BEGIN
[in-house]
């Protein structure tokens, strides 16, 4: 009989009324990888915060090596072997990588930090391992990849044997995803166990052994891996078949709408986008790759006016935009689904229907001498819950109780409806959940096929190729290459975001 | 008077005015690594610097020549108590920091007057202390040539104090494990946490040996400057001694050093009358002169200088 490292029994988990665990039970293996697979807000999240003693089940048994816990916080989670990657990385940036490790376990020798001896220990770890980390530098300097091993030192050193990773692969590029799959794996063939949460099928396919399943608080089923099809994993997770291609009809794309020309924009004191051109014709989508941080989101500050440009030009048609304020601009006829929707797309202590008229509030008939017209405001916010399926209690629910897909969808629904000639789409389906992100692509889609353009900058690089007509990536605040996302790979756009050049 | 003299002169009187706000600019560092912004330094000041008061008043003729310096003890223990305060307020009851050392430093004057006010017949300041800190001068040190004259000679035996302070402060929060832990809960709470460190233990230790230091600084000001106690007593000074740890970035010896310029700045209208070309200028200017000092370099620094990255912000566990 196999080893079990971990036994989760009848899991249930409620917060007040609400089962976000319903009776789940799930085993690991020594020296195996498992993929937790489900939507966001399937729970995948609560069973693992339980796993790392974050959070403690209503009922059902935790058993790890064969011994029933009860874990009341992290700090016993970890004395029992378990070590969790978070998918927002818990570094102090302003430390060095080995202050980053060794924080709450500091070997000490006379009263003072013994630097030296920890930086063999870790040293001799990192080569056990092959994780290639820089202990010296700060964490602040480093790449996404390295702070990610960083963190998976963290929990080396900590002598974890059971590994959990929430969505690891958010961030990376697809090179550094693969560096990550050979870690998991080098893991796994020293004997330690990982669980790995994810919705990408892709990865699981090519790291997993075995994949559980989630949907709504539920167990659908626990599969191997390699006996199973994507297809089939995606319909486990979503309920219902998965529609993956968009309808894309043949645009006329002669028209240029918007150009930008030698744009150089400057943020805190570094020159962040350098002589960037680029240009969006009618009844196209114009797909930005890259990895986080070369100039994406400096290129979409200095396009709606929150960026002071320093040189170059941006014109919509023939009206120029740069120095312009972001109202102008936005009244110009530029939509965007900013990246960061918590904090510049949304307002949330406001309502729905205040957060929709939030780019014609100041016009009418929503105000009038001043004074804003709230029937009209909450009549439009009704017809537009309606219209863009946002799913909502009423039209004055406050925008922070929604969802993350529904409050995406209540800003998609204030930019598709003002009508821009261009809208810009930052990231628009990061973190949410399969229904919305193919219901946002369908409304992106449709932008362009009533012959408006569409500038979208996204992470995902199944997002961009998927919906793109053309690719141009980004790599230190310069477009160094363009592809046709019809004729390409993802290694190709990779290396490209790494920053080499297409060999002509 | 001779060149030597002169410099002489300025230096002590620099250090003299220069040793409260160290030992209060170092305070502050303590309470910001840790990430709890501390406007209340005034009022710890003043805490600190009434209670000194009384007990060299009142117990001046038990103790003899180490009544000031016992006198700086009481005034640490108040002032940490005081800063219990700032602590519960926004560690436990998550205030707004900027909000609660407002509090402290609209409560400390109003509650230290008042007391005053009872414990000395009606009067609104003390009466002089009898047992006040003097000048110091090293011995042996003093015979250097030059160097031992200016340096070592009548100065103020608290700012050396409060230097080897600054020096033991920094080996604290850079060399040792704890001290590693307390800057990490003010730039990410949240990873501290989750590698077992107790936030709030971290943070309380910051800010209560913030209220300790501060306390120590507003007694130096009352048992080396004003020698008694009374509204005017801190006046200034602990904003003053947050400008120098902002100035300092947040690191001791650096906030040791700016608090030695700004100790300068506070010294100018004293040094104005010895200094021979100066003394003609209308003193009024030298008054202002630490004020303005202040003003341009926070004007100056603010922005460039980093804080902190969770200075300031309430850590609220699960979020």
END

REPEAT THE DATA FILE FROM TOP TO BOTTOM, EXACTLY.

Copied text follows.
[in-house]
């Protein structure tokens, strides 16, 4: 009989009324990888915060090596072997990588930090391992990849044997995803166990052994891996078949709408986008790759006016935009689904229907001498819950109780409806959940096929190729290459975001 | 008077005015690594610097020549108590920091007057202390040539104090494990946490040996400057001694050093009358002169200088 490292029994988990665990039970293996697979807000999240003693089940048994816990916080989670990657990385940036490790376990020798001896220990770890980390530098300097091993030192050193990773692969590029799959794996063939949460099928396919399943608080089923099809994993997770291609009809794309020309924009004191051109014709989508941080989101500050440009030009048609304020601009006829929707797309202590008229509030008939017209405001916010399926209690629910897909969808629904000639789409389906992100692509889609353009900058690089007509990536605040996302790979756009050049 | 003299002169009187706000600019560092912004330094000041008061008043003729310096003890223990305060307020009851050392430093004057006010017949300041800190001068040190004259000679035996302070402060929060832990809960709470460190233990230790230091600084000001106690007593000074740890970035010896310029700045209208070309200028200017000092370099620094990255912000566990 196999080893079990971990036994989760009848899991249930409620917060007040609400089962976000319903009776789940799930085993690991020594020296195996498992993929937790489900939507966001399937729970995948609560069973693992339980796993790392974050959070403690209503009922059902935790058993790890064969011994029933009860874990009341992290700090016993970890004395029992378990070590969790978070998918927002818990570094102090302003430390060095080995202050980053060794924080709450500091070997000490006379009263003072013994630097030296920890930086063999870790040293001799990192080569056990092959994780290639820089202990010296700060964490602040480093790449996404390295702070990610960083963190998976963290929990080396900590002598974890059971590994959990929430969505690891958010961030990376697809090179550094693969560096990550050979870690998991080098893991796994020293004997330690990982669980790995994810919705990408892709990865699981090519790291997993075995994949559980989630949907709504539920167990659908626990599969191997390699006996199973994507297809089939995606319909486990979503309920219902998965529609993956968009309808894309043949645009006329002669028209240029918007150009930008030698744009150089400057943020805190570094020159962040350098002589960037680029240009969006009618009844196209114009797909930005890259990895986080070369100039994406400096290129979409200095396009709606929150960026002071320093040189170059941006014109919509023939009206120029740069120095312009972001109202102008936005009244110009530029939509965007900013990246960061918590904090510049949304307002949330406001309502729905205040957060929709939030780019014609100041016009009418929503105000009038001043004074804003709230029937009209909450009549439009009704017809537009309606219209863009946002799913909502009423039209004055406050925008922070929604969802993350529904409050995406209540800003998609204030930019598709003002009508821009261009809208810009930052990231628009990061973190949410399969229904919305193919219901946002369908409304992106449709932008362009009533012959408006569409500038979208996204992470995902199944997002961009998927919906793109053309690719141009980004790599230190310069477009160094363009592809046709019809004729390409993802290694190709990779290396490209790494920053080499297409060999002509 | 001779060149030597002169410099002489300025230096002590620099250090003299220069040793409260160290030992209060170092305070502050303590309470910001840790990430709890501390406007209340005034009022710890003043805490600190009434209670000194009384007990060299009142117990001046038990103790003899180490009544000031016992006198700086009481005034640490108040002032940490005081800063219990700032602590519960926004560690436990998550205030707004900027909000609660407002509090402290609209409560400390109003509650230290008042007391005053009872414990000395009606009067609104003390009466002089009898047992006040003097000048110091090293011995042996003093015979250097030059160097031992200016340096070592009548100065103020608290700012050396409060230097080897600054020096033991920094080996604290850079060399040792704890001290590693307390800057990490003010730039990410949240990873501290989750590698077992107790936030709030971290943070309380910051800010209560913030209220300790501060306390120590507003007694130096009352048992080396004003020698008694009374509204005017801190006046200034602990904003003053947050400008120098902002100035300092947040690191001791650096906030040791700016608090030695700004100790300068506070010294100018004293040094104005010895200094021979100066003394003609209308003193009024030298008054202002630490004020303005202040003003341009926070004007100056603010922005460039980093804080902190969770200075300031309430850590609220699960979020």